lit: lit up
This sense has almostreplaced the earlier one of "to kiss", which incontemporary French is "embrasser". Do notuse "baiser" to mean "to kiss" if you don'twant to be misunderstood!
to have a hard-on
bander is commonly used for a bowdrawn taut to let the arrow fly. Somehow theerect penis, hopefully hard, may have asimilarity to a bow - just as in "tirer un coup" itis similar to a loaded gun. bander is not usedwith a direct object, but it can certainly befollowed by a number of metaphors: bander comme un cerf (hard as a deer), comme untigre (like a tiger). A particularly popular African wood with definite (and sometimesdangerous) aphrodisiac properties is know as"bois bandé". It is likely that in an intimatesetting Abélard might have said to Héloïse "jebande pour toi" (i have a boner for you),andin the same setting she would be proud thathe is "un bandeur", but in normal socialintercourse it would not be consideredappropriate to use any of those terms.However, the reverse would be quitepossible: "débander", i.e., literally to becomelimp again, is also used metaphorically for "tochicken out". "Alors, mec, tu débandes?" -"Are you chicken?".
Used to describe something very chic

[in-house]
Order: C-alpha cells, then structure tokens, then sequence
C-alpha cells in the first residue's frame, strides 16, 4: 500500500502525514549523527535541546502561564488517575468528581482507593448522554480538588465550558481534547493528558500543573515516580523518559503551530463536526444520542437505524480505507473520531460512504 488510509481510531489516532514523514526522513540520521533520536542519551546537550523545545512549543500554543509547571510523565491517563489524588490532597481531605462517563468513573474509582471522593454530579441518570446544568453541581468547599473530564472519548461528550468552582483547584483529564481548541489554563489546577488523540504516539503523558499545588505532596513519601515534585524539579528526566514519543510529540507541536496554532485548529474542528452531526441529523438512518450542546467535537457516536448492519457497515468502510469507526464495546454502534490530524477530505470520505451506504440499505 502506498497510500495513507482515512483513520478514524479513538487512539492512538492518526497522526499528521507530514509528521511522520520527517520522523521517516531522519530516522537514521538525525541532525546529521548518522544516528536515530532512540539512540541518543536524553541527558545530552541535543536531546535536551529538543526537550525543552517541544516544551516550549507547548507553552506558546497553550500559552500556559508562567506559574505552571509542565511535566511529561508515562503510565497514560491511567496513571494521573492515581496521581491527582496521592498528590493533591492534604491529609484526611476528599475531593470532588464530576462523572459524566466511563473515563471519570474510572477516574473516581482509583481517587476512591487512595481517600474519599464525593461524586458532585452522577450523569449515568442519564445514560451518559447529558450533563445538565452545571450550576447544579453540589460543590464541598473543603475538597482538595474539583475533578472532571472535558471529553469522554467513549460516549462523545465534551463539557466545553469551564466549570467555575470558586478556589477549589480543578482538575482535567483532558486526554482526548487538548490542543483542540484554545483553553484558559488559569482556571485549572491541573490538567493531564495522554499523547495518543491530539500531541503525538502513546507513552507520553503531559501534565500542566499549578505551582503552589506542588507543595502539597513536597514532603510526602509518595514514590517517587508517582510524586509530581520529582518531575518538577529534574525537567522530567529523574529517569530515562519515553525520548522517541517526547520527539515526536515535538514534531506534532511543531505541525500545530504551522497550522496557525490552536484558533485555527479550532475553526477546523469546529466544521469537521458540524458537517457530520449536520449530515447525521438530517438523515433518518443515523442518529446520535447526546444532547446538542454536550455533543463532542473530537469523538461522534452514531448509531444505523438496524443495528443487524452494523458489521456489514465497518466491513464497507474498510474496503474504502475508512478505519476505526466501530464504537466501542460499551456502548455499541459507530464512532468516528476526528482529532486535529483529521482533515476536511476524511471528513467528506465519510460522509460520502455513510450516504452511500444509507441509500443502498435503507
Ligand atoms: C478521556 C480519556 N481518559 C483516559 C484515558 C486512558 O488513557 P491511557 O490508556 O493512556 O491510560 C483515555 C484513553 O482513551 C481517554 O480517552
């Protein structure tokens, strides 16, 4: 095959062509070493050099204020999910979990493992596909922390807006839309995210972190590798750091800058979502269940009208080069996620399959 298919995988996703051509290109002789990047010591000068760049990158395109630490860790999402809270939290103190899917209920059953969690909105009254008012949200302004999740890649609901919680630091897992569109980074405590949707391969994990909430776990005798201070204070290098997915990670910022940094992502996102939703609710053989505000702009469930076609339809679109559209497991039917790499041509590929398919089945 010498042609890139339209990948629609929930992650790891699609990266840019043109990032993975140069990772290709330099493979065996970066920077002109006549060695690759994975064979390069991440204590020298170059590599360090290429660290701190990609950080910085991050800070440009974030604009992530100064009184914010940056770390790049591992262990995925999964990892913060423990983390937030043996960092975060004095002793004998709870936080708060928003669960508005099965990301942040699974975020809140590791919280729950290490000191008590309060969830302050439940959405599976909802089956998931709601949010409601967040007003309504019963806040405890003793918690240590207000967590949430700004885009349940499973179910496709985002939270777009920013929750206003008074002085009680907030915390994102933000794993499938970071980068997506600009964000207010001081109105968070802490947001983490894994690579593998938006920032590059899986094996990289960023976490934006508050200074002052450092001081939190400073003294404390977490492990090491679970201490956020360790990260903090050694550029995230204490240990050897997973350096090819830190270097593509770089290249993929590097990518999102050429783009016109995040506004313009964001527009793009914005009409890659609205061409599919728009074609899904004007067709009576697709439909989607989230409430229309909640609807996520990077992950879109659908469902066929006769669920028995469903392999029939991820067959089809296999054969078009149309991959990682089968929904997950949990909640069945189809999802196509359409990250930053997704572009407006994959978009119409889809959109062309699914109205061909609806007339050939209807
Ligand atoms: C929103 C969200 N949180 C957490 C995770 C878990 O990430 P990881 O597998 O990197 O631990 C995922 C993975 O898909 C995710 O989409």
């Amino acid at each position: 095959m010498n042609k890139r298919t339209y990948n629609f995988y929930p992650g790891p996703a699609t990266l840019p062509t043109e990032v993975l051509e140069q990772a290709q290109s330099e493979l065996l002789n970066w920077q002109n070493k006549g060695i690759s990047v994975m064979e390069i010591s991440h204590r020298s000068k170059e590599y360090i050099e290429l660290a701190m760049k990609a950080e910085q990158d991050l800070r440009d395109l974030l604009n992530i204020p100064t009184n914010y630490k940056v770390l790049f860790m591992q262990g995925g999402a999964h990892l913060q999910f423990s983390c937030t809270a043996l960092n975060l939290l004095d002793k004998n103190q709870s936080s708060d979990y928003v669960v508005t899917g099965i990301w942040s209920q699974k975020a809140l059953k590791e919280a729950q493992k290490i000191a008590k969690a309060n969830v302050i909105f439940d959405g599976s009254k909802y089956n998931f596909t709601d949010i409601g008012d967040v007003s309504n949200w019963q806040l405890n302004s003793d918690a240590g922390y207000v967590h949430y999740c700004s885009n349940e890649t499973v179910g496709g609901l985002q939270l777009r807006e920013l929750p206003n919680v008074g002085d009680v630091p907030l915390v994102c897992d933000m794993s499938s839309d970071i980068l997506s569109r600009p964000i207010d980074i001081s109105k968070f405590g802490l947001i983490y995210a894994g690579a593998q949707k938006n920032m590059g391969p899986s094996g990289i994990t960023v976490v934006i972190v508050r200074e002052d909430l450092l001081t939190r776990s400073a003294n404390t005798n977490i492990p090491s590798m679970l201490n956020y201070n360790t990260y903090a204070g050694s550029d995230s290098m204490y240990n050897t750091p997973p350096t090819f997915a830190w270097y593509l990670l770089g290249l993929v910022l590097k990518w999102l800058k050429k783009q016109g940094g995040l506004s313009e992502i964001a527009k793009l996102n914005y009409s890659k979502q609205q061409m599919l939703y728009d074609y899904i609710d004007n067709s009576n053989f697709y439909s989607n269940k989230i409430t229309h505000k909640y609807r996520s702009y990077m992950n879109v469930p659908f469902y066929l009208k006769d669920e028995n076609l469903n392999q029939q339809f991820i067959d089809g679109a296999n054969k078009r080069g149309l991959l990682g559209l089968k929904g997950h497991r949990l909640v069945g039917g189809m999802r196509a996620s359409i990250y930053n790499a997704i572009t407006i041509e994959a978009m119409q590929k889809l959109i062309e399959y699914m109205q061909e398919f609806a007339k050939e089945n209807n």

Acronym for "Bon chic, bon genre".Originally used to describe high fashion, or the ultimate in good taste. Now often useddisparagingly to describe pretentious"yuppies".
(noun phrase, used as an adjective,both genders)
prim and proper (literally).
Prim and proper translates easily intobourgeois, upper middle-class, excessivelyformal, conservative,and, by and large, stuffy.French society hangs on to a large number of formalities that make the appearance of individuals (in terms of the language theyuse,the clothes they wear, the company theykeep, the attitudes they affect)incrediblyimportant. The proverb "l'habit fait le moine"(you judge the monk by his clothes, i.e.thebook by its cover), although it can also beused in the negative (l'habit ne fait pas lemoine)has some truth for most people.Female politicians, in particular, are expectedto look very BCBG if they want to besuccessful...otherwise, they might beconsidered akin to fishmongers, using vulgar language like the first female prime minister,Edith Cresson, who was judged more by her appearance than by anythingelse...negatively, of course. Even though shewas, on the whole, very BCBG, and onlymimicked popular forms of speech.
(noun; fem) †
litt. translation: a fight. Prendre de labigornette.
"Bitte" has theliteral sense of "bollard".
(noun, feminine, plural) †
large, fat,drooping boobs
The word can beconsidered somewhat vulgar - except tomales drooling on big-chested women whoobviously have not chosen the artificialfirmness of silicone. In fact, "bloblos" is avulgarizing variation of a word found